Comics Roundup #4:

Good morning, beautiful comics people!

The sky is blue, I saw some daffodils today, and my favorite writer Kelly Thompson is teasing a secret new project on Twitter. I will be glad for anything she chooses to put forth, but I am desperately dreaming of a reimagined Nancy Drew? Maybe? PLEASE?

Also, Ta-Nehisi Coates is writing Captain America. Every once in a while there is a piece of news that makes me think that perhaps we don’t live in the WORST nightmare timeline, but rather the medium-worst. 10th-worst. In the worst timeline, we’d never get such a wonderful gift.

Anyway, onto other things: what I’ve read this fortnight!

The Long Ones

Image result for the prince and the dressmaker Image result for speak emily carroll Image result for spinning tillie walden Image result for taproot Image result for shattered warrior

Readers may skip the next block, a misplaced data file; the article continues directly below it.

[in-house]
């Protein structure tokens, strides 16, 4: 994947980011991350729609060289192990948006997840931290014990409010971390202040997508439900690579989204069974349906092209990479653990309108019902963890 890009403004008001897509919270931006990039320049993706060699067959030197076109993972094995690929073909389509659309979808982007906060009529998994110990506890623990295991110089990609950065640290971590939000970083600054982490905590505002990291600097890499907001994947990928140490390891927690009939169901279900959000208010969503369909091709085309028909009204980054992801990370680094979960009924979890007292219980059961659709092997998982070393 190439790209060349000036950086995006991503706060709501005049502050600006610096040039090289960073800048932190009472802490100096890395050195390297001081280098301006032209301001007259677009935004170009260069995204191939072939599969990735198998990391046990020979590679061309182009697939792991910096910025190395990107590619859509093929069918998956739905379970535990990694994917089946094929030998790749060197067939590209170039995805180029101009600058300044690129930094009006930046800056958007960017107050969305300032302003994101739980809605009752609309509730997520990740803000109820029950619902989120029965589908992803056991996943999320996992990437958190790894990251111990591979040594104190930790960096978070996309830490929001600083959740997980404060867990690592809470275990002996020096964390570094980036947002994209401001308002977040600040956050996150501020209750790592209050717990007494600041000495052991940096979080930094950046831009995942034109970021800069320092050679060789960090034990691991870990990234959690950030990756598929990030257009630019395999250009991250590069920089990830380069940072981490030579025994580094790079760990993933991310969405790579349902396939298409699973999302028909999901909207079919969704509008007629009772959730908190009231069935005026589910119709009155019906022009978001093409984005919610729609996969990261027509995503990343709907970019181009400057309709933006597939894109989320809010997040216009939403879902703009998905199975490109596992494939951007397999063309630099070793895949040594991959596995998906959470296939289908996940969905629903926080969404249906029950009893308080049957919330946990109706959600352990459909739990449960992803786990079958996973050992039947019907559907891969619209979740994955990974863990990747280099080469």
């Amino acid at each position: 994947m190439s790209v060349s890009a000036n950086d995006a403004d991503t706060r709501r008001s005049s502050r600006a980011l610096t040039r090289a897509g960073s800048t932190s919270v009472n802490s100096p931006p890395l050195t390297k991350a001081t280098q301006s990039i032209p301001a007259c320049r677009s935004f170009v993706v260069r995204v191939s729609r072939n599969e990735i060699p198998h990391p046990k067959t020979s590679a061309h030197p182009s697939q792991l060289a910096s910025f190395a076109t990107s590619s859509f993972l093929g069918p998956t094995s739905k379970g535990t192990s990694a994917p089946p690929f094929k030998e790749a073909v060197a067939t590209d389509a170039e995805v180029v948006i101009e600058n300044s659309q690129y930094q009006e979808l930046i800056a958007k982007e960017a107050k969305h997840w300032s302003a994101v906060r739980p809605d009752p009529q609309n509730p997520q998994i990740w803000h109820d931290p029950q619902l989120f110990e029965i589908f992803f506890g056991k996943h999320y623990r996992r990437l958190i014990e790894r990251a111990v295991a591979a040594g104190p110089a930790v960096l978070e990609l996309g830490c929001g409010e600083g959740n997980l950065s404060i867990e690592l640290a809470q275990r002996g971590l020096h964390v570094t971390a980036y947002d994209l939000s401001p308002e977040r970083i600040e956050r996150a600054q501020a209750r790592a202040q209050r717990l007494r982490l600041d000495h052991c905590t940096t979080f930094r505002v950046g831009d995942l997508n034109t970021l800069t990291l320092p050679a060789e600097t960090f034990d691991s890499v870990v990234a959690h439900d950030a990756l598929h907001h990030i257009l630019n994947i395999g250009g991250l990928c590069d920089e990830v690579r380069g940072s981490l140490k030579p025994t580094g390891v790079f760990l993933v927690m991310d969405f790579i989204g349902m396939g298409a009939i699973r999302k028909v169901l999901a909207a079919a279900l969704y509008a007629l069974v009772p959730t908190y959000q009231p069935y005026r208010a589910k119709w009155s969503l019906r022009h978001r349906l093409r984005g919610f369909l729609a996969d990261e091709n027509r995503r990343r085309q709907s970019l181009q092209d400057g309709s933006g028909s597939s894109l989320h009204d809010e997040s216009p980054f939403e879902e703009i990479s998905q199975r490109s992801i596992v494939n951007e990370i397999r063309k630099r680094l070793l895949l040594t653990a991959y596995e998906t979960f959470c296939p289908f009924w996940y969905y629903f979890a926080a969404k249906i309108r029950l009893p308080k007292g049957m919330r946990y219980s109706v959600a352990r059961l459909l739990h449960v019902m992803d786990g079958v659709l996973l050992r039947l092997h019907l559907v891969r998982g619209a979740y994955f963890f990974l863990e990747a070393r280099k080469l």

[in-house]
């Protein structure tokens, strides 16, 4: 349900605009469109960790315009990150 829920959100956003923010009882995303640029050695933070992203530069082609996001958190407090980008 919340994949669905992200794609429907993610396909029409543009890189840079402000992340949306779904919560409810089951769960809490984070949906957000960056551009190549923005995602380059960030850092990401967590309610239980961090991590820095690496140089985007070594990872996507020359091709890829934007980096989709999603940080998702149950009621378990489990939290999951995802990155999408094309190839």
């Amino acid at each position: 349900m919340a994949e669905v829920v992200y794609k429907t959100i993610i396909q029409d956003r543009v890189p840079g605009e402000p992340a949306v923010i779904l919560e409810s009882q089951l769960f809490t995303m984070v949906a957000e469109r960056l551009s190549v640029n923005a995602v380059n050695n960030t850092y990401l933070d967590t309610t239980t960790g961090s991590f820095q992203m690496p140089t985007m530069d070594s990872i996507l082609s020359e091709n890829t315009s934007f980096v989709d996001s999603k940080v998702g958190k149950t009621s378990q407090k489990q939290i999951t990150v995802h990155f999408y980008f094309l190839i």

I got my hands on a copy of The Prince and the Dressmaker a little early, and I loved it precisely as much as I thought I would. From the moment I first held that library book in my hands, I knew that I would need one to call my very own ASAP. It’s a gorgeous, weighty book in addition to being a gloriously fun read. I would recommend this to anyone, and although it is mainly shelved with teen books, I think it would be an excellent middle grade read as well. Speak, the graphic adaptation of the seminal teen novel, is breathtaking in its scariness, and while I am a self-professed Emily Carroll fanatic, I think, objectively, that she was the absolute perfect fit for this project, and her talent for absolutely freeze-in-place terrifying images carried the text into 2018 perfectly. Those were the two most perfect books I read this time around, though I liked Shattered Warrior much more than I believed I would (thanks in part to Molly Ostertag’s great illustrations) and liked Spinning by Tillie Walden fine, though the art style makes it hard to follow the story and distinguish which character is which. The only miss for me among the standalone books I read this month was Taproot. This is a classic example of good concept, poor execution. I appreciated the love story, but the plot was incomprehensible and the worldbuilding was poor. I hope to see this creator build on this book in the future.